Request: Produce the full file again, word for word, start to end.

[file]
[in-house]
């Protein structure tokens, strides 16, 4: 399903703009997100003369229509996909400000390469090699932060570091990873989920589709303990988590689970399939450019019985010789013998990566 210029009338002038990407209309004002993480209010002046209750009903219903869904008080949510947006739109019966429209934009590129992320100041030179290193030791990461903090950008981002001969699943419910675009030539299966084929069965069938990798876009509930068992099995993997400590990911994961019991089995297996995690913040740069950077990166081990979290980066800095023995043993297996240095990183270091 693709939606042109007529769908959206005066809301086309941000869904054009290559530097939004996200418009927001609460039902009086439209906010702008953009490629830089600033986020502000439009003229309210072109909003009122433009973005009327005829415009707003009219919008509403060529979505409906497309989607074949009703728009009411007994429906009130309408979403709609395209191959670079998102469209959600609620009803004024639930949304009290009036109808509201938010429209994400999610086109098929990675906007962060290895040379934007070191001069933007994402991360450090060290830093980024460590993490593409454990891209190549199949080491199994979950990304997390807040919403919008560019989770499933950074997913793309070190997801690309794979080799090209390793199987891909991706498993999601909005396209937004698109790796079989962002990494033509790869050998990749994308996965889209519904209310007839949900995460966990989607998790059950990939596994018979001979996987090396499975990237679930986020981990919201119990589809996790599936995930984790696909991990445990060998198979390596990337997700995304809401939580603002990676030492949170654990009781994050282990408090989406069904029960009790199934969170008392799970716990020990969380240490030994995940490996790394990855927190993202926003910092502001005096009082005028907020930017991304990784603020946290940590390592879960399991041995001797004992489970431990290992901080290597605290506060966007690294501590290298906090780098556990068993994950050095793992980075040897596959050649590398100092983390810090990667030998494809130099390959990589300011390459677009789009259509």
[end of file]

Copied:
[in-house]
């Protein structure tokens, strides 16, 4: 399903703009997100003369229509996909400000390469090699932060570091990873989920589709303990988590689970399939450019019985010789013998990566 210029009338002038990407209309004002993480209010002046209750009903219903869904008080949510947006739109019966429209934009590129992320100041030179290193030791990461903090950008981002001969699943419910675009030539299966084929069965069938990798876009509930068992099995993997400590990911994961019991089995297996995690913040740069950077990166081990979290980066800095023995043993297996240095990183270091 693709939606042109007529769908959206005066809301086309941000869904054009290559530097939004996200418009927001609460039902009086439209906010702008953009490629830089600033986020502000439009003229309210072109909003009122433009973005009327005829415009707003009219919008509403060529979505409906497309989607074949009703728009009411007994429906009130309408979403709609395209191959670079998102469209959600609620009803004024639930949304009290009036109808509201938010429209994400999610086109098929990675906007962060290895040379934007070191001069933007994402991360450090060290830093980024460590993490593409454990891209190549199949080491199994979950990304997390807040919403919008560019989770499933950074997913793309070190997801690309794979080799090209390793199987891909991706498993999601909005396209937004698109790796079989962002990494033509790869050998990749994308996965889209519904209310007839949900995460966990989607998790059950990939596994018979001979996987090396499975990237679930986020981990919201119990589809996790599936995930984790696909991990445990060998198979390596990337997700995304809401939580603002990676030492949170654990009781994050282990408090989406069904029960009790199934969170008392799970716990020990969380240490030994995940490996790394990855927190993202926003910092502001005096009082005028907020930017991304990784603020946290940590390592879960399991041995001797004992489970431990290992901080290597605290506060966007690294501590290298906090780098556990068993994950050095793992980075040897596959050649590398100092983390810090990667030998494809130099390959990589300011390459677009789009259509």